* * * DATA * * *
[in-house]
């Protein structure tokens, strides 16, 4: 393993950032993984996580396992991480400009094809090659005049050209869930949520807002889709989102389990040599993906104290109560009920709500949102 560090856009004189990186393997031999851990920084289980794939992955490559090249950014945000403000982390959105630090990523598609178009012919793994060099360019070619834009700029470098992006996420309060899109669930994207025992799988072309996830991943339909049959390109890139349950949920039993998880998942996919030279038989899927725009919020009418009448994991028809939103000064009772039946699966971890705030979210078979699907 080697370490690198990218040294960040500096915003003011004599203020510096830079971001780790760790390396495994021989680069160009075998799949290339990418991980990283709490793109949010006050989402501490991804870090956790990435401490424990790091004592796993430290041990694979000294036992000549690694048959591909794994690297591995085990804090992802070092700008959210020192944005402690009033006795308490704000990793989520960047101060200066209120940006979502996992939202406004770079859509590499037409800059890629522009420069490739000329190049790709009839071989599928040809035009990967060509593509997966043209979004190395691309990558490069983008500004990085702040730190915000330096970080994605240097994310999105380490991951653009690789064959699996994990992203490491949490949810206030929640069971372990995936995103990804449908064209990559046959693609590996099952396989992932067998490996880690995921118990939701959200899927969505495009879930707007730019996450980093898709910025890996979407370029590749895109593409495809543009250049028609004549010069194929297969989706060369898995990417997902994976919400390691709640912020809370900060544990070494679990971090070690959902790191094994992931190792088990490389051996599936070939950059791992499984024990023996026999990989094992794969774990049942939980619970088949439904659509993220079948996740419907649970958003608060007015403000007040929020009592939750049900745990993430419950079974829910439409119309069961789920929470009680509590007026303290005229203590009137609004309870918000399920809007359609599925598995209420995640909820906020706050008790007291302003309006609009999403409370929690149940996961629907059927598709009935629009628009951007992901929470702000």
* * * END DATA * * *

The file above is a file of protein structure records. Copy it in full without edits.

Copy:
[in-house]
């Protein structure tokens, strides 16, 4: 393993950032993984996580396992991480400009094809090659005049050209869930949520807002889709989102389990040599993906104290109560009920709500949102 560090856009004189990186393997031999851990920084289980794939992955490559090249950014945000403000982390959105630090990523598609178009012919793994060099360019070619834009700029470098992006996420309060899109669930994207025992799988072309996830991943339909049959390109890139349950949920039993998880998942996919030279038989899927725009919020009418009448994991028809939103000064009772039946699966971890705030979210078979699907 080697370490690198990218040294960040500096915003003011004599203020510096830079971001780790760790390396495994021989680069160009075998799949290339990418991980990283709490793109949010006050989402501490991804870090956790990435401490424990790091004592796993430290041990694979000294036992000549690694048959591909794994690297591995085990804090992802070092700008959210020192944005402690009033006795308490704000990793989520960047101060200066209120940006979502996992939202406004770079859509590499037409800059890629522009420069490739000329190049790709009839071989599928040809035009990967060509593509997966043209979004190395691309990558490069983008500004990085702040730190915000330096970080994605240097994310999105380490991951653009690789064959699996994990992203490491949490949810206030929640069971372990995936995103990804449908064209990559046959693609590996099952396989992932067998490996880690995921118990939701959200899927969505495009879930707007730019996450980093898709910025890996979407370029590749895109593409495809543009250049028609004549010069194929297969989706060369898995990417997902994976919400390691709640912020809370900060544990070494679990971090070690959902790191094994992931190792088990490389051996599936070939950059791992499984024990023996026999990989094992794969774990049942939980619970088949439904659509993220079948996740419907649970958003608060007015403000007040929020009592939750049900745990993430419950079974829910439409119309069961789920929470009680509590007026303290005229203590009137609004309870918000399920809007359609599925598995209420995640909820906020706050008790007291302003309006609009999403409370929690149940996961629907059927598709009935629009628009951007992901929470702000």